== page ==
He earned a chemical engineering degree at Cornell and then, after corporate jobs at Kraft and Goodyear, got an MBA from Columbia. His next job was an investment banker at Goldman Sachs, a position that alone would have been a mark of elite success.
But Smith had his eye out for more, and while working for Goldman Sachs in 1997, he met Brockman and came to admire the operation of the older man’s software company, then known as Universal Computer Systems.
The meeting was critical for multiple reasons. It introduced Smith to his first major investor, which can be a crucial hurdle for anyone with his aspirations. It also introduced Smith to Brockman’s business model, one that Smith would use as a template at the software companies his private equity funds would buy and sell.
As Smith recalled in a 2018 interview with David Rubinstein, co-founder of the private equity firm the Carlyle Group: “I then run into this small company in Houston, Texas, that is the most efficient software company I’ve ever seen. They had some very basic things that they just did extremely well. I said ‘Wow, if you took those basic things and actually applied them ultimately to other enterprise software companies … it would create tremendous value in those companies.’”
It was sometime in the late 1990s, according to the statement signed by Smith, that Brockman approached him with the idea of creating a private equity fund. Smith set up what would become Vista Equity Partners, and Brockman invested $1 billion into it.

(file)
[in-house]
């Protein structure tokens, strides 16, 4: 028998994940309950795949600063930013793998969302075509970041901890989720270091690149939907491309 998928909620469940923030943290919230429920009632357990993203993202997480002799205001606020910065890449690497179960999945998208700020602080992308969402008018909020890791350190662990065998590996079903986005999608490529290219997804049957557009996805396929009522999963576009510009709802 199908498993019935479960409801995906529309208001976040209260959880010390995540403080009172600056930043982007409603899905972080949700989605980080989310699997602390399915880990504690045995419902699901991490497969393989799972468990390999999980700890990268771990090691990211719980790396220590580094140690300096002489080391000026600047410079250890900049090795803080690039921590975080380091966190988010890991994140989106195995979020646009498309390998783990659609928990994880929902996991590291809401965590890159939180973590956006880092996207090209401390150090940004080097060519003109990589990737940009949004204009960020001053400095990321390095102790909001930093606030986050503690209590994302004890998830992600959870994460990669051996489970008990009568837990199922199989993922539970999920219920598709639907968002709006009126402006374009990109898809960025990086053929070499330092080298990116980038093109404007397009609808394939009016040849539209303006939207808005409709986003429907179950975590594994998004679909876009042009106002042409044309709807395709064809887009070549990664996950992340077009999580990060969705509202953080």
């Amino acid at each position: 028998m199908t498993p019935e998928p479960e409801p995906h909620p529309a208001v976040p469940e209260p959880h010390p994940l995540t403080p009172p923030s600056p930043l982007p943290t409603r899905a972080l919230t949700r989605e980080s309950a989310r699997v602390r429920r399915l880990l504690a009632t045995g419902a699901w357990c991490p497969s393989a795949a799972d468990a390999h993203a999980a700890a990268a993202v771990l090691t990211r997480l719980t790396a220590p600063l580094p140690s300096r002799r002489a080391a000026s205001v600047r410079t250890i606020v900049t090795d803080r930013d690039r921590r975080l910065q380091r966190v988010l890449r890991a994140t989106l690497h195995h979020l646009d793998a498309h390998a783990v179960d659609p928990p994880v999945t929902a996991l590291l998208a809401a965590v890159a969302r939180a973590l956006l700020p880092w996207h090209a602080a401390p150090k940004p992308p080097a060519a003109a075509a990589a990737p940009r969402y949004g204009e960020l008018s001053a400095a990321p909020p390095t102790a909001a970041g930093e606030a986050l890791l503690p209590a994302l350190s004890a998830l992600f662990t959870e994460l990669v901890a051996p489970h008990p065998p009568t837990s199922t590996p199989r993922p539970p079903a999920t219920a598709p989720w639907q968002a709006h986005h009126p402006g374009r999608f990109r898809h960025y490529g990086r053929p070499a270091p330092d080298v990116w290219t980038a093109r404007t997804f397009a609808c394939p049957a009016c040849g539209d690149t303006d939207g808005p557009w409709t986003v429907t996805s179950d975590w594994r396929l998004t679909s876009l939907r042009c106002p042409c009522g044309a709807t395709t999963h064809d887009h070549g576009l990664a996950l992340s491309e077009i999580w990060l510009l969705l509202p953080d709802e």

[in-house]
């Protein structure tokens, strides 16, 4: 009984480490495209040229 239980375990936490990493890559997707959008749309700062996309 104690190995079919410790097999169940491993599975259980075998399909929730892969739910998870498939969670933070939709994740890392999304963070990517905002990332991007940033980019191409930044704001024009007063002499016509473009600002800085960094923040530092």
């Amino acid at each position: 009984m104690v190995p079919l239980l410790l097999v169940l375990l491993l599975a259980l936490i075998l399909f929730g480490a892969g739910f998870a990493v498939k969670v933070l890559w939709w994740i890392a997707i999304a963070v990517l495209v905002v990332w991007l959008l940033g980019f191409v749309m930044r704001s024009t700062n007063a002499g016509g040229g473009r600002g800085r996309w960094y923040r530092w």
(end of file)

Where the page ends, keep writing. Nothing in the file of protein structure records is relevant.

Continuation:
It was a tremendous investment, but Brockman’s money came with some strings, according to Smith’s statement. One requirement was that Smith keep half of his earnings from their private equity fund in an offshore account. That was done because in the event of any disputes, Brockman wanted to avoid litigation in U.S. courts.
In his statement, Smith also said that Brockman instructed him not to discuss the offshore accounts with other attorneys. Brockman’s attorney, meanwhile, told Smith that the paperwork he and Smith prepared would make it appear as if the income and assets of the trust were not owned or taxable to Smith, according to Smith’s statement.
“They gave me one of those offers that looked quite interesting,” Smith recalled in the Rubinstein interview. “I remember my lawyer said, ‘This is a bad deal, Robert, but you should take it.’”